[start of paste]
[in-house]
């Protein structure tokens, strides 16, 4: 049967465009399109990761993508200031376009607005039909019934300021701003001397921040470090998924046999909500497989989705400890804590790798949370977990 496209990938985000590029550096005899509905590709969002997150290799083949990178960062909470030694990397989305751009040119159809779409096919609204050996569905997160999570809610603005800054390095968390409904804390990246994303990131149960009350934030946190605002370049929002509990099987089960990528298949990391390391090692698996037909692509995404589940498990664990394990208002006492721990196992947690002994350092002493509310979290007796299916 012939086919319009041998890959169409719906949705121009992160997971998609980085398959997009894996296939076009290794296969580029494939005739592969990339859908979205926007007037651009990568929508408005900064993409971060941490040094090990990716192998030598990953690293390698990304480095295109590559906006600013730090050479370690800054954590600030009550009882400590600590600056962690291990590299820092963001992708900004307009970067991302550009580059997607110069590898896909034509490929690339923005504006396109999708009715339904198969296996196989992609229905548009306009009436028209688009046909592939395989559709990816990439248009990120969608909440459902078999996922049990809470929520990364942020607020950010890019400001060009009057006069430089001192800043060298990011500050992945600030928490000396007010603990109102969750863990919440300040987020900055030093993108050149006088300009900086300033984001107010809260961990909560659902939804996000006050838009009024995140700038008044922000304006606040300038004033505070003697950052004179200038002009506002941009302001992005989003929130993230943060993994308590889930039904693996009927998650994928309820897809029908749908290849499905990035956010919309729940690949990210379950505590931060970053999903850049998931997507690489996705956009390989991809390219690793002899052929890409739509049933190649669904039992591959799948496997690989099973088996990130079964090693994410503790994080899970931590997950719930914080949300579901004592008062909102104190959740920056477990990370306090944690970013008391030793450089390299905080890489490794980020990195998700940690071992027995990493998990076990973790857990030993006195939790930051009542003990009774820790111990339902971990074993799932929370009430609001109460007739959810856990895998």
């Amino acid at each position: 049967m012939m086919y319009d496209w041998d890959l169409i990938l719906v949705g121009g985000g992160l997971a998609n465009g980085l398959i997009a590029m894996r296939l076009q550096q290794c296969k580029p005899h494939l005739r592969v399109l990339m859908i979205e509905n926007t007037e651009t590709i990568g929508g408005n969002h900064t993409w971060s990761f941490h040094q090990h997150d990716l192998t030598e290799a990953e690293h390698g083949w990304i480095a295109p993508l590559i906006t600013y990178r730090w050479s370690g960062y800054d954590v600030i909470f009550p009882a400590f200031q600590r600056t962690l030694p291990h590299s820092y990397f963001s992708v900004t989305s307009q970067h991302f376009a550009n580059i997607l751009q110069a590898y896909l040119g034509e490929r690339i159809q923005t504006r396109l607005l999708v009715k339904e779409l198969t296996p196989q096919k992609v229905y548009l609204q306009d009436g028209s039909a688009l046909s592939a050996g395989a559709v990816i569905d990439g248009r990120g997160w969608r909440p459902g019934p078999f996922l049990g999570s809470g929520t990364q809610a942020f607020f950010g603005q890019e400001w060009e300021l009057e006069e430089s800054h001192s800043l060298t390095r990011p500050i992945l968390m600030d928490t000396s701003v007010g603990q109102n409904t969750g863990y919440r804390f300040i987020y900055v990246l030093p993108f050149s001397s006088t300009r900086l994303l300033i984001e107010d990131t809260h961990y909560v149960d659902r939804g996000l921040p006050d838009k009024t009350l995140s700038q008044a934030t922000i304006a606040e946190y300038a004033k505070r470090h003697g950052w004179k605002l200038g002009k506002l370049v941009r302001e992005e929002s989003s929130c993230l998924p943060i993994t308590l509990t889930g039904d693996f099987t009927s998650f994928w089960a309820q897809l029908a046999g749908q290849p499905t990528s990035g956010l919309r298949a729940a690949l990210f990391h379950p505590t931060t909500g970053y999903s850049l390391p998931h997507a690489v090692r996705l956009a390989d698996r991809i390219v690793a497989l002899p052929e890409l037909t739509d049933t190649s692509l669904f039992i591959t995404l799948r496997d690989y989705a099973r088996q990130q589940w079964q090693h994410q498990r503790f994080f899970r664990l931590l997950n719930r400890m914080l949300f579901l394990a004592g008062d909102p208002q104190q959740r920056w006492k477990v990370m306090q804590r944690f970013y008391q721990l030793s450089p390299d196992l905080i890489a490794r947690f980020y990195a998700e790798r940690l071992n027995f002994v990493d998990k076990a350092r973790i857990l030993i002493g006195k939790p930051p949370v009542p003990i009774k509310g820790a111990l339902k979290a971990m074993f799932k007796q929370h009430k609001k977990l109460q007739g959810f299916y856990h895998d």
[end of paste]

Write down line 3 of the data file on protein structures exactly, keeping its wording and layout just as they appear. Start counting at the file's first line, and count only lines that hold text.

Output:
């Amino acid at each position: 049967m012939m086919y319009d496209w041998d890959l169409i990938l719906v949705g121009g985000g992160l997971a998609n465009g980085l398959i997009a590029m894996r296939l076009q550096q290794c296969k580029p005899h494939l005739r592969v399109l990339m859908i979205e509905n926007t007037e651009t590709i990568g929508g408005n969002h900064t993409w971060s990761f941490h040094q090990h997150d990716l192998t030598e290799a990953e690293h390698g083949w990304i480095a295109p993508l590559i906006t600013y990178r730090w050479s370690g960062y800054d954590v600030i909470f009550p009882a400590f200031q600590r600056t962690l030694p291990h590299s820092y990397f963001s992708v900004t989305s307009q970067h991302f376009a550009n580059i997607l751009q110069a590898y896909l040119g034509e490929r690339i159809q923005t504006r396109l607005l999708v009715k339904e779409l198969t296996p196989q096919k992609v229905y548009l609204q306009d009436g028209s039909a688009l046909s592939a050996g395989a559709v990816i569905d990439g248009r990120g997160w969608r909440p459902g019934p078999f996922l049990g999570s809470g929520t990364q809610a942020f607020f950010g603005q890019e400001w060009e300021l009057e006069e430089s800054h001192s800043l060298t390095r990011p500050i992945l968390m600030d928490t000396s701003v007010g603990q109102n409904t969750g863990y919440r804390f300040i987020y900055v990246l030093p993108f050149s001397s006088t300009r900086l994303l300033i984001e107010d990131t809260h961990y909560v149960d659902r939804g996000l921040p006050d838009k009024t009350l995140s700038q008044a934030t922000i304006a606040e946190y300038a004033k505070r470090h003697g950052w004179k605002l200038g002009k506002l370049v941009r302001e992005e929002s989003s929130c993230l998924p943060i993994t308590l509990t889930g039904d693996f099987t009927s998650f994928w089960a309820q897809l029908a046999g749908q290849p499905t990528s990035g956010l919309r298949a729940a690949l990210f990391h379950p505590t931060t909500g970053y999903s850049l390391p998931h997507a690489v090692r996705l956009a390989d698996r991809i390219v690793a497989l002899p052929e890409l037909t739509d049933t190649s692509l669904f039992i591959t995404l799948r496997d690989y989705a099973r088996q990130q589940w079964q090693h994410q498990r503790f994080f899970r664990l931590l997950n719930r400890m914080l949300f579901l394990a004592g008062d909102p208002q104190q959740r920056w006492k477990v990370m306090q804590r944690f970013y008391q721990l030793s450089p390299d196992l905080i890489a490794r947690f980020y990195a998700e790798r940690l071992n027995f002994v990493d998990k076990a350092r973790i857990l030993i002493g006195k939790p930051p949370v009542p003990i009774k509310g820790a111990l339902k979290a971990m074993f799932k007796q929370h009430k609001k977990l109460q007739g959810f299916y856990h895998d």